As noted above, social media can definitely chew into your time. As a business owner, your time is valuable. Do you want to spend it managing various social media profiles? Or would you rather run your actual business?
To me, it makes sense for you to focus on your actual business and not a small component of it like social media.
Instead, it might make sense to identify an employee who would be a good fit to manage this. Let me be clear, I don’t recommend assigning this to your summer intern. In fact, I would suggest using a tenured employee who you are confident that can present your business in a professional way. As a tenured employee, they are sure to have insights into your company, its offerings, and can successfully answer any questions about your products and services as they come up on social sites.
If you don’t have the time to manage it yourself or have an employee who is a good fit, it might make sense to use a third party who can manage social media marketing for small business. Like us! Fill out a
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How to Use Social Media to Promote Your Small Business
After you have determined how your social media accounts are going to be managed, you should then focus on what type of content are your channels going to promote and share that will help promote your small business.
Maybe your website is full of shareable content like blog posts, guides, infographics, or podcasts which are great items to share across various social media channels. Perhaps your website doesn’t have a lot to offer. When faced with this situation, you can act as a curator to share content that relates to your industry. This allows you to promote content your audience will be interested in and ultimately drive conversations around it and your business.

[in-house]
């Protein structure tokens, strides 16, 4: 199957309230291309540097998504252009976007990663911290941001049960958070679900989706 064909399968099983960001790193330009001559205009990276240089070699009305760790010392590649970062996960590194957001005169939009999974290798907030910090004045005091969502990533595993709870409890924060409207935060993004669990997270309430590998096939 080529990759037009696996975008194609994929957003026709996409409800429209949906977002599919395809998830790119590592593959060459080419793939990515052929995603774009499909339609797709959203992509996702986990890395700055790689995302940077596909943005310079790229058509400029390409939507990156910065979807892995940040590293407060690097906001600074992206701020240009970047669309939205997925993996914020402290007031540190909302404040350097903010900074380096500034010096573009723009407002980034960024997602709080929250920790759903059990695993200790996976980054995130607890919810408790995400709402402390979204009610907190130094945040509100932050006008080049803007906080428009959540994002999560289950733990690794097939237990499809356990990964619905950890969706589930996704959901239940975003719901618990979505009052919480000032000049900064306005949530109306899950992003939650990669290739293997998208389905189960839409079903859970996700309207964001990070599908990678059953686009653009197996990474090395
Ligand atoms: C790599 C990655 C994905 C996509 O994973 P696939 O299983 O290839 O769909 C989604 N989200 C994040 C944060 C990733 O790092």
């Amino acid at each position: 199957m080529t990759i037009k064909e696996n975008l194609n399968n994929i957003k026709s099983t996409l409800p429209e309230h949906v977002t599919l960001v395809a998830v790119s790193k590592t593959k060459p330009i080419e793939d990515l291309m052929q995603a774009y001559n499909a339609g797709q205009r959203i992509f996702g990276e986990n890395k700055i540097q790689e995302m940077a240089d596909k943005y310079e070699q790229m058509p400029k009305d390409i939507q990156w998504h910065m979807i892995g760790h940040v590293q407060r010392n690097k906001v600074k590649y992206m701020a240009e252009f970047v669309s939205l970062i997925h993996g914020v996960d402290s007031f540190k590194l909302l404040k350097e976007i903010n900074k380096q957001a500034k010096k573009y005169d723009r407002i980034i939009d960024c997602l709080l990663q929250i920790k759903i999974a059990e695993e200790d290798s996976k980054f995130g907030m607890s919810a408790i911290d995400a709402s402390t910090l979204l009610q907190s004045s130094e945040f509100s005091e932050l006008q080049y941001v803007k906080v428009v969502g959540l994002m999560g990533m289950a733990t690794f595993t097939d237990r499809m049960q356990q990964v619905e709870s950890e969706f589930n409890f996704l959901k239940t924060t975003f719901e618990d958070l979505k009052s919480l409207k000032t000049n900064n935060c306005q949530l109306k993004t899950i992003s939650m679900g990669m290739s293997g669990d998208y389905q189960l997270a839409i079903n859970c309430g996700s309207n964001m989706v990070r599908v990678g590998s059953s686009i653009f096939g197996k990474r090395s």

Aside from sharing your content or others, social channels are a great way to learn more about your target audience. For example, you can ask them questions regarding issues they face in which your products or services can solve. Ideally, you don’t want to hard sell them and instead lead the person to come to the conclusion on their own.
Does Your Business Have Any Social Brand Ambassadors?
If you have been monitoring various social channels for your brand, you may have noticed that there might be a group of people who are constantly sharing your brand, content, and products.
These are considered social brand ambassadors.
Engaging with these users can be critical to your company’s social media success. Therefore, you should aim to communicate with them and help them become part of your overall social media strategy.
There are several ways you can engage these social ambassadors:
- Mention them in your content – establish them as experts (Who wouldn’t want to share content that mentions themselves in a positive way?)
- Provide them with insider news – allow them to spread your latest news or products to their audience before others know (having a third party talk about you is much more credible than you talking about yourself)
- Ask them what they would like to see from your company – this could be new products or services or even new content
By maintaining engagement with your social media brand ambassadors, your business will build up a following of die hard enthusiasts who will be willing to talk about your business in a positive and effective manner.
Creating a Social Media Strategy for Your Small Business
When it comes time to creating a social media strategy for your small business, it takes more than just creating accounts on select social media sites. Your business will need to set social media goals, define successes, identify channels, define a social media voice, identify who will manage it, decide on what will be shared, and more.